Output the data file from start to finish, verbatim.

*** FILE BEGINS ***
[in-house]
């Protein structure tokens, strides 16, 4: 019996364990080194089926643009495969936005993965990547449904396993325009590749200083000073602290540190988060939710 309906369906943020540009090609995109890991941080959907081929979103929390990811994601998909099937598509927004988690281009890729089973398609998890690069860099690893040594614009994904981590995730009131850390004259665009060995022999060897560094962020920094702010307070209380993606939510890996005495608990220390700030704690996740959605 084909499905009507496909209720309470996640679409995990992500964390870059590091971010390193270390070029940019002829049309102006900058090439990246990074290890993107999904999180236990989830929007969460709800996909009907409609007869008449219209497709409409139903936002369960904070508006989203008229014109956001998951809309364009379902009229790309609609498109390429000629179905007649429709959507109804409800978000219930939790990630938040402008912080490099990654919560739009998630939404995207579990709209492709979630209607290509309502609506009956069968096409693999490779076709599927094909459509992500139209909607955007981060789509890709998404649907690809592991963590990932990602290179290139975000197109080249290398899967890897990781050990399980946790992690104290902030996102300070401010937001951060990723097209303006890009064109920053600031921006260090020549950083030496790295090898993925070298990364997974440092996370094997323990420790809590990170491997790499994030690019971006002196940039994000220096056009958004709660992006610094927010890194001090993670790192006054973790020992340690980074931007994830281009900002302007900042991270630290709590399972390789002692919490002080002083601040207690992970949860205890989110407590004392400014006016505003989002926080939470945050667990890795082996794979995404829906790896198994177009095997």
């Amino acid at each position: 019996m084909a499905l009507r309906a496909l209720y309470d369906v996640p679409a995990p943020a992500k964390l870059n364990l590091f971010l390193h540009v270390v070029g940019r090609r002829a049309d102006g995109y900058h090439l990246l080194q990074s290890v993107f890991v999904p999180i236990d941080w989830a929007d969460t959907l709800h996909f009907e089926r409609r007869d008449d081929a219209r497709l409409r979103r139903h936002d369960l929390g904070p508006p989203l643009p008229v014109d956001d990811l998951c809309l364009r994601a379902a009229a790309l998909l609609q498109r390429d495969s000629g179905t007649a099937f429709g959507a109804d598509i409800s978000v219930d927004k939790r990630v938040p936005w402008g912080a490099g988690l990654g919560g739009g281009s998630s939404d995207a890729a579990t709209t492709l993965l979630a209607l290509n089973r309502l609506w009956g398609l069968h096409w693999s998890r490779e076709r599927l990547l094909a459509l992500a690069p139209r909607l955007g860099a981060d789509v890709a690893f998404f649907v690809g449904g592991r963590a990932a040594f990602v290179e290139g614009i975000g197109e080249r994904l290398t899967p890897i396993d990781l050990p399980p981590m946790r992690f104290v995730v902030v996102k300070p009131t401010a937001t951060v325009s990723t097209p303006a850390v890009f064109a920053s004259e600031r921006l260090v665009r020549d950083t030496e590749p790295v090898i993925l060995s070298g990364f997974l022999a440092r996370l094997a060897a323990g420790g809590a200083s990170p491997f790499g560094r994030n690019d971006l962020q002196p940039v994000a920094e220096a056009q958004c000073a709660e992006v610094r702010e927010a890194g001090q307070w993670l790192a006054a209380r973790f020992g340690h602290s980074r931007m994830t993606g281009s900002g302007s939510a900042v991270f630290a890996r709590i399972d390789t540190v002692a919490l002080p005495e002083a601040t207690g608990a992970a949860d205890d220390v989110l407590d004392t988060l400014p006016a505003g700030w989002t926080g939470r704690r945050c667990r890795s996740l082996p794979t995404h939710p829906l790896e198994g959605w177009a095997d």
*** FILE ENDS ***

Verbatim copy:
[in-house]
């Protein structure tokens, strides 16, 4: 019996364990080194089926643009495969936005993965990547449904396993325009590749200083000073602290540190988060939710 309906369906943020540009090609995109890991941080959907081929979103929390990811994601998909099937598509927004988690281009890729089973398609998890690069860099690893040594614009994904981590995730009131850390004259665009060995022999060897560094962020920094702010307070209380993606939510890996005495608990220390700030704690996740959605 084909499905009507496909209720309470996640679409995990992500964390870059590091971010390193270390070029940019002829049309102006900058090439990246990074290890993107999904999180236990989830929007969460709800996909009907409609007869008449219209497709409409139903936002369960904070508006989203008229014109956001998951809309364009379902009229790309609609498109390429000629179905007649429709959507109804409800978000219930939790990630938040402008912080490099990654919560739009998630939404995207579990709209492709979630209607290509309502609506009956069968096409693999490779076709599927094909459509992500139209909607955007981060789509890709998404649907690809592991963590990932990602290179290139975000197109080249290398899967890897990781050990399980946790992690104290902030996102300070401010937001951060990723097209303006890009064109920053600031921006260090020549950083030496790295090898993925070298990364997974440092996370094997323990420790809590990170491997790499994030690019971006002196940039994000220096056009958004709660992006610094927010890194001090993670790192006054973790020992340690980074931007994830281009900002302007900042991270630290709590399972390789002692919490002080002083601040207690992970949860205890989110407590004392400014006016505003989002926080939470945050667990890795082996794979995404829906790896198994177009095997």
């Amino acid at each position: 019996m084909a499905l009507r309906a496909l209720y309470d369906v996640p679409a995990p943020a992500k964390l870059n364990l590091f971010l390193h540009v270390v070029g940019r090609r002829a049309d102006g995109y900058h090439l990246l080194q990074s290890v993107f890991v999904p999180i236990d941080w989830a929007d969460t959907l709800h996909f009907e089926r409609r007869d008449d081929a219209r497709l409409r979103r139903h936002d369960l929390g904070p508006p989203l643009p008229v014109d956001d990811l998951c809309l364009r994601a379902a009229a790309l998909l609609q498109r390429d495969s000629g179905t007649a099937f429709g959507a109804d598509i409800s978000v219930d927004k939790r990630v938040p936005w402008g912080a490099g988690l990654g919560g739009g281009s998630s939404d995207a890729a579990t709209t492709l993965l979630a209607l290509n089973r309502l609506w009956g398609l069968h096409w693999s998890r490779e076709r599927l990547l094909a459509l992500a690069p139209r909607l955007g860099a981060d789509v890709a690893f998404f649907v690809g449904g592991r963590a990932a040594f990602v290179e290139g614009i975000g197109e080249r994904l290398t899967p890897i396993d990781l050990p399980p981590m946790r992690f104290v995730v902030v996102k300070p009131t401010a937001t951060v325009s990723t097209p303006a850390v890009f064109a920053s004259e600031r921006l260090v665009r020549d950083t030496e590749p790295v090898i993925l060995s070298g990364f997974l022999a440092r996370l094997a060897a323990g420790g809590a200083s990170p491997f790499g560094r994030n690019d971006l962020q002196p940039v994000a920094e220096a056009q958004c000073a709660e992006v610094r702010e927010a890194g001090q307070w993670l790192a006054a209380r973790f020992g340690h602290s980074r931007m994830t993606g281009s900002g302007s939510a900042v991270f630290a890996r709590i399972d390789t540190v002692a919490l002080p005495e002083a601040t207690g608990a992970a949860d205890d220390v989110l407590d004392t988060l400014p006016a505003g700030w989002t926080g939470r704690r945050c667990r890795s996740l082996p794979t995404h939710p829906l790896e198994g959605w177009a095997d």